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32402f08 - Introduction to Archaeology Class 8 Types...

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Introduction to Archaeology: Class 8 Types, seriation, components, and culture history Copyright Bruce Owen 2002 Types, or typology Necessary for basic description of what was found (often before you know anything else) For artifacts: Morphological types Oval-shaped bifacial point, triangular point, etc. Tumilaca style ceramic sherd; sherd with two or more paint colors; etc. For plants or animals: Species, genus, bird vs. large mammal vs. small mammal vs. reptile; body or plant part (femur, seed, leaf, etc.) Why do we have to categorize things? that is, why do we need typologies? because they allow us to see patterns in masses of data say you have 1000 whole and broken points from each of 3 layers at each of 5 sites you can't look at them all at once even if you could, you would be overwhelmed by all the variation in size, details of the shapes, material, etc., but if you sort them into piles of similar types, then you start to see the patterns: say the lowest level at site A has 20% triangular points, the middle level has 40% triangular points, and the top has 60% triangular points now you have a pattern you can begin to think about There are usually many ways of categorizing any collection of things different categorizations may reflect different aspects of the same artifacts example with lithic (stone) points (arrowheads, spearheads, knife blades, etc.) we could categorize the points by forms (shapes) which might be used for different functions so hunting camps might have different forms of points than permanent settlements of the same culture at the same time we could categorize the points by the material (kind of stone) used which might change over time as relations with neighboring groups that control the quarries change so red chert points might be earlier and black obsidian points might be later regardless of form we could categorize the points by size size of certain forms might vary with economic status of the family that owned them maybe better-off families could have larger stone knives, while poorer families had to make do with the smaller, resharpened dregs of the same form and material but in another region or time period, these same categories might reflect completely different causes form might change over time with shifting fashion, without affecting the function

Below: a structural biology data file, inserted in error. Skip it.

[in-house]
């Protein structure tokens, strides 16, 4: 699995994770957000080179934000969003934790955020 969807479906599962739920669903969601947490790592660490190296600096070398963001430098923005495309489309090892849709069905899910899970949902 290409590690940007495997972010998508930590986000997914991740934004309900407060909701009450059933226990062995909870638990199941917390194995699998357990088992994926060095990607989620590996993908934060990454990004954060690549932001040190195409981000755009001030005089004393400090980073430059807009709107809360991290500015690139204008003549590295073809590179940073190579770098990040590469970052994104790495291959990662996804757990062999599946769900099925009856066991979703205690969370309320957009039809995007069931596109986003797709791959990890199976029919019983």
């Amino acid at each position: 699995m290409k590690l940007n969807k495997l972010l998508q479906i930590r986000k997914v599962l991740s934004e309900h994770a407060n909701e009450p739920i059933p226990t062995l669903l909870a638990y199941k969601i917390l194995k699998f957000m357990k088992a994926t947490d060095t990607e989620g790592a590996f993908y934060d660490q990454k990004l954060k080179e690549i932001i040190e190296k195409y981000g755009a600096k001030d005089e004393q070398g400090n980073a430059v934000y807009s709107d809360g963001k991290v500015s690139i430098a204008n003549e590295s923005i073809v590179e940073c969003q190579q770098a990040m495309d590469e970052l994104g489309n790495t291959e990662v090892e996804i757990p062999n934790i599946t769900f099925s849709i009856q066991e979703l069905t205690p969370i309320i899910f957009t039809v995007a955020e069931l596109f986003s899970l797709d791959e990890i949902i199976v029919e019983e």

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Introduction to Archaeology F 2002 / Owen: Types, seriation, components… p. 2 material might reflect socioeconomic status if some materials were more rare and prized than others size, rather than shape, might be the most important variable for determining function there is often no way to know in advance what the significance of any categorization scheme is you just have to try it out and see what the distribution of the types in time and space suggests often you start with a hypothesis that justifies a certain typology frequently based on ethnographic analogy (hints from living people) say, different shapes of points might be made by different ethnic groups, so you choose to use form categories
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